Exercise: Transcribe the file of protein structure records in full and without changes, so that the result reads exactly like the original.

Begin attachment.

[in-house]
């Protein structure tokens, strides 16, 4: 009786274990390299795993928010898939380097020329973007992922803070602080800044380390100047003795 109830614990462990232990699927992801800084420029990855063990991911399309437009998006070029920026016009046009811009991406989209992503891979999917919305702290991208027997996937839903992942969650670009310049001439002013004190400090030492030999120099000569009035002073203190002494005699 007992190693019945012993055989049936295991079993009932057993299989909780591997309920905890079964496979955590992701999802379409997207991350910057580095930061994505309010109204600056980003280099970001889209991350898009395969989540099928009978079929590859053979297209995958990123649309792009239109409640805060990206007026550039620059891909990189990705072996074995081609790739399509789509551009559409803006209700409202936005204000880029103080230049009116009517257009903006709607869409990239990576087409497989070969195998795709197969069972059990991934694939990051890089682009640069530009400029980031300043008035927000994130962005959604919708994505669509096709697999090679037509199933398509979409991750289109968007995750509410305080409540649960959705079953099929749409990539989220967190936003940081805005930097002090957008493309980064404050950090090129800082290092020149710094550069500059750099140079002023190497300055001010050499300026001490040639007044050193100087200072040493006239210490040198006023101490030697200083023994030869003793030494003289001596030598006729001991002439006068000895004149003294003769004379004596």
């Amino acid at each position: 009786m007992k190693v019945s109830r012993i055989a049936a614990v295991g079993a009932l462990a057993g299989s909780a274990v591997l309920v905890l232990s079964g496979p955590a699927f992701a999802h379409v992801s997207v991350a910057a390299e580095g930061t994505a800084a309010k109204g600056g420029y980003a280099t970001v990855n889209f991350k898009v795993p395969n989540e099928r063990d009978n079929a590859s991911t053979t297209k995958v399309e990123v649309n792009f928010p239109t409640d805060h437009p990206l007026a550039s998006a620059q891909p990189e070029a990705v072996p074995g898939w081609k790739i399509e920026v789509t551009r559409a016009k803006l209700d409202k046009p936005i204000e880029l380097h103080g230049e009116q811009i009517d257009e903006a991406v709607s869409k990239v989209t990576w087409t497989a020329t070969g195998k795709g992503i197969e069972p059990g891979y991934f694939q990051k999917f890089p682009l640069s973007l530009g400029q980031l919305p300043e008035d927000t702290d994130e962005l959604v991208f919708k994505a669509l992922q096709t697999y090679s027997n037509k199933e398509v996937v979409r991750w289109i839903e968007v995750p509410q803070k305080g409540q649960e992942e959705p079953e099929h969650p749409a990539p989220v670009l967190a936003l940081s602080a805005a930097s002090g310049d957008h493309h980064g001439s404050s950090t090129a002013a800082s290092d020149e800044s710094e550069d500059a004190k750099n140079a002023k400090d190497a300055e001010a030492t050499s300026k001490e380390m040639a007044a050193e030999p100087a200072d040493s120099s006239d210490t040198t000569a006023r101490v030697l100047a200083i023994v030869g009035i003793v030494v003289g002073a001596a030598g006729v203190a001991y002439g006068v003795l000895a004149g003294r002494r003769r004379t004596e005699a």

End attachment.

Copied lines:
[in-house]
């Protein structure tokens, strides 16, 4: 009786274990390299795993928010898939380097020329973007992922803070602080800044380390100047003795 109830614990462990232990699927992801800084420029990855063990991911399309437009998006070029920026016009046009811009991406989209992503891979999917919305702290991208027997996937839903992942969650670009310049001439002013004190400090030492030999120099000569009035002073203190002494005699 007992190693019945012993055989049936295991079993009932057993299989909780591997309920905890079964496979955590992701999802379409997207991350910057580095930061994505309010109204600056980003280099970001889209991350898009395969989540099928009978079929590859053979297209995958990123649309792009239109409640805060990206007026550039620059891909990189990705072996074995081609790739399509789509551009559409803006209700409202936005204000880029103080230049009116009517257009903006709607869409990239990576087409497989070969195998795709197969069972059990991934694939990051890089682009640069530009400029980031300043008035927000994130962005959604919708994505669509096709697999090679037509199933398509979409991750289109968007995750509410305080409540649960959705079953099929749409990539989220967190936003940081805005930097002090957008493309980064404050950090090129800082290092020149710094550069500059750099140079002023190497300055001010050499300026001490040639007044050193100087200072040493006239210490040198006023101490030697200083023994030869003793030494003289001596030598006729001991002439006068000895004149003294003769004379004596």
């Amino acid at each position: 009786m007992k190693v019945s109830r012993i055989a049936a614990v295991g079993a009932l462990a057993g299989s909780a274990v591997l309920v905890l232990s079964g496979p955590a699927f992701a999802h379409v992801s997207v991350a910057a390299e580095g930061t994505a800084a309010k109204g600056g420029y980003a280099t970001v990855n889209f991350k898009v795993p395969n989540e099928r063990d009978n079929a590859s991911t053979t297209k995958v399309e990123v649309n792009f928010p239109t409640d805060h437009p990206l007026a550039s998006a620059q891909p990189e070029a990705v072996p074995g898939w081609k790739i399509e920026v789509t551009r559409a016009k803006l209700d409202k046009p936005i204000e880029l380097h103080g230049e009116q811009i009517d257009e903006a991406v709607s869409k990239v989209t990576w087409t497989a020329t070969g195998k795709g992503i197969e069972p059990g891979y991934f694939q990051k999917f890089p682009l640069s973007l530009g400029q980031l919305p300043e008035d927000t702290d994130e962005l959604v991208f919708k994505a669509l992922q096709t697999y090679s027997n037509k199933e398509v996937v979409r991750w289109i839903e968007v995750p509410q803070k305080g409540q649960e992942e959705p079953e099929h969650p749409a990539p989220v670009l967190a936003l940081s602080a805005a930097s002090g310049d957008h493309h980064g001439s404050s950090t090129a002013a800082s290092d020149e800044s710094e550069d500059a004190k750099n140079a002023k400090d190497a300055e001010a030492t050499s300026k001490e380390m040639a007044a050193e030999p100087a200072d040493s120099s006239d210490t040198t000569a006023r101490v030697l100047a200083i023994v030869g009035i003793v030494v003289g002073a001596a030598g006729v203190a001991y002439g006068v003795l000895a004149g003294r002494r003769r004379t004596e005699a």